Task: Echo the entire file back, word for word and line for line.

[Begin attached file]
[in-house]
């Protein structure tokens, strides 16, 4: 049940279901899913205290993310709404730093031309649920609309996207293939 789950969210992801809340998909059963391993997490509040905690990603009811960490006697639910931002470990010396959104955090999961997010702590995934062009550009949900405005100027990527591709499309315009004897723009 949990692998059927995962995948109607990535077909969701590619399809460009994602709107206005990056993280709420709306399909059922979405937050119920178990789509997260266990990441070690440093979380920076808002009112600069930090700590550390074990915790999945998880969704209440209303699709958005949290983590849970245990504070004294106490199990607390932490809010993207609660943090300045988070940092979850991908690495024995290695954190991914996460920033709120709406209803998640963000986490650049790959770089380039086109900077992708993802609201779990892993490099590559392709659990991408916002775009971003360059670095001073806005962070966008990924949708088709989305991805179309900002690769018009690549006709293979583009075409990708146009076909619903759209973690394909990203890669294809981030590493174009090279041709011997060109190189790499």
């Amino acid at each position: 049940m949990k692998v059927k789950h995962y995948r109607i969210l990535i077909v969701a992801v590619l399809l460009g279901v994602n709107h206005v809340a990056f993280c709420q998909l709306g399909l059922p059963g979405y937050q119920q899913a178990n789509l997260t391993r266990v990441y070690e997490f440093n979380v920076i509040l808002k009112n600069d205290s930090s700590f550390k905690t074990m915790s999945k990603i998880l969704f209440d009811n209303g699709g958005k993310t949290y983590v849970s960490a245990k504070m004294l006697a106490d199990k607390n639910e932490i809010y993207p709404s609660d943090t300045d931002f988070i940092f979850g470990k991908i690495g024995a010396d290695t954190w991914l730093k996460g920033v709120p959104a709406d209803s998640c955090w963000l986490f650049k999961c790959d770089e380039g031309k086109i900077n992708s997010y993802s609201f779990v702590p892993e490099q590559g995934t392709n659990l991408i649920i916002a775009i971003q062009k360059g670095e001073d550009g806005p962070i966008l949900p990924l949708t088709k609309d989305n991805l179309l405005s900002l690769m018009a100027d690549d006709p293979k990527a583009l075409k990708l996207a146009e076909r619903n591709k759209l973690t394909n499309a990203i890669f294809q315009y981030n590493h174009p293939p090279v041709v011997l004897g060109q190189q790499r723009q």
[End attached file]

[in-house]
């Protein structure tokens, strides 16, 4: 049940279901899913205290993310709404730093031309649920609309996207293939 789950969210992801809340998909059963391993997490509040905690990603009811960490006697639910931002470990010396959104955090999961997010702590995934062009550009949900405005100027990527591709499309315009004897723009 949990692998059927995962995948109607990535077909969701590619399809460009994602709107206005990056993280709420709306399909059922979405937050119920178990789509997260266990990441070690440093979380920076808002009112600069930090700590550390074990915790999945998880969704209440209303699709958005949290983590849970245990504070004294106490199990607390932490809010993207609660943090300045988070940092979850991908690495024995290695954190991914996460920033709120709406209803998640963000986490650049790959770089380039086109900077992708993802609201779990892993490099590559392709659990991408916002775009971003360059670095001073806005962070966008990924949708088709989305991805179309900002690769018009690549006709293979583009075409990708146009076909619903759209973690394909990203890669294809981030590493174009090279041709011997060109190189790499």
């Amino acid at each position: 049940m949990k692998v059927k789950h995962y995948r109607i969210l990535i077909v969701a992801v590619l399809l460009g279901v994602n709107h206005v809340a990056f993280c709420q998909l709306g399909l059922p059963g979405y937050q119920q899913a178990n789509l997260t391993r266990v990441y070690e997490f440093n979380v920076i509040l808002k009112n600069d205290s930090s700590f550390k905690t074990m915790s999945k990603i998880l969704f209440d009811n209303g699709g958005k993310t949290y983590v849970s960490a245990k504070m004294l006697a106490d199990k607390n639910e932490i809010y993207p709404s609660d943090t300045d931002f988070i940092f979850g470990k991908i690495g024995a010396d290695t954190w991914l730093k996460g920033v709120p959104a709406d209803s998640c955090w963000l986490f650049k999961c790959d770089e380039g031309k086109i900077n992708s997010y993802s609201f779990v702590p892993e490099q590559g995934t392709n659990l991408i649920i916002a775009i971003q062009k360059g670095e001073d550009g806005p962070i966008l949900p990924l949708t088709k609309d989305n991805l179309l405005s900002l690769m018009a100027d690549d006709p293979k990527a583009l075409k990708l996207a146009e076909r619903n591709k759209l973690t394909n499309a990203i890669f294809q315009y981030n590493h174009p293939p090279v041709v011997l004897g060109q190189q790499r723009q």